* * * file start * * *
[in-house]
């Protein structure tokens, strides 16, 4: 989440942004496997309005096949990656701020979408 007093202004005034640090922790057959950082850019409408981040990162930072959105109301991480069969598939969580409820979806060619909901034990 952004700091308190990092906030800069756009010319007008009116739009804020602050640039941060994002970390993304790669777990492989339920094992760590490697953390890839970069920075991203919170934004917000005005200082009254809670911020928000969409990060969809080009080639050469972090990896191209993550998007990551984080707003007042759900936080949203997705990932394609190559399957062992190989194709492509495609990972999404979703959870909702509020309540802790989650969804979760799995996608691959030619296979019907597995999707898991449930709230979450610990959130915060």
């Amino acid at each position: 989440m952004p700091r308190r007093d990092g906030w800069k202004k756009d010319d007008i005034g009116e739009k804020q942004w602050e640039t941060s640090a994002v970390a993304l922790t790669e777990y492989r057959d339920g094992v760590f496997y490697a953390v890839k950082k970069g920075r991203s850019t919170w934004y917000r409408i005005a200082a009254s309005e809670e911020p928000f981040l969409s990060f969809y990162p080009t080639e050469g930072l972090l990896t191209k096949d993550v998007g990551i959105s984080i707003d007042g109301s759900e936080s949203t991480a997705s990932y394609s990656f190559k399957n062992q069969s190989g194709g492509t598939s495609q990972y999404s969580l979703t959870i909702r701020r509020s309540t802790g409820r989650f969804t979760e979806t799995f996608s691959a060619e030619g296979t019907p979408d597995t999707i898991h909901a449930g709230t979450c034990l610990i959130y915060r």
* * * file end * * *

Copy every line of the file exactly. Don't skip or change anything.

[in-house]
């Protein structure tokens, strides 16, 4: 989440942004496997309005096949990656701020979408 007093202004005034640090922790057959950082850019409408981040990162930072959105109301991480069969598939969580409820979806060619909901034990 952004700091308190990092906030800069756009010319007008009116739009804020602050640039941060994002970390993304790669777990492989339920094992760590490697953390890839970069920075991203919170934004917000005005200082009254809670911020928000969409990060969809080009080639050469972090990896191209993550998007990551984080707003007042759900936080949203997705990932394609190559399957062992190989194709492509495609990972999404979703959870909702509020309540802790989650969804979760799995996608691959030619296979019907597995999707898991449930709230979450610990959130915060």
């Amino acid at each position: 989440m952004p700091r308190r007093d990092g906030w800069k202004k756009d010319d007008i005034g009116e739009k804020q942004w602050e640039t941060s640090a994002v970390a993304l922790t790669e777990y492989r057959d339920g094992v760590f496997y490697a953390v890839k950082k970069g920075r991203s850019t919170w934004y917000r409408i005005a200082a009254s309005e809670e911020p928000f981040l969409s990060f969809y990162p080009t080639e050469g930072l972090l990896t191209k096949d993550v998007g990551i959105s984080i707003d007042g109301s759900e936080s949203t991480a997705s990932y394609s990656f190559k399957n062992q069969s190989g194709g492509t598939s495609q990972y999404s969580l979703t959870i909702r701020r509020s309540t802790g409820r989650f969804t979760e979806t799995f996608s691959a060619e030619g296979t019907p979408d597995t999707i898991h909901a449930g709230t979450c034990l610990i959130y915060r």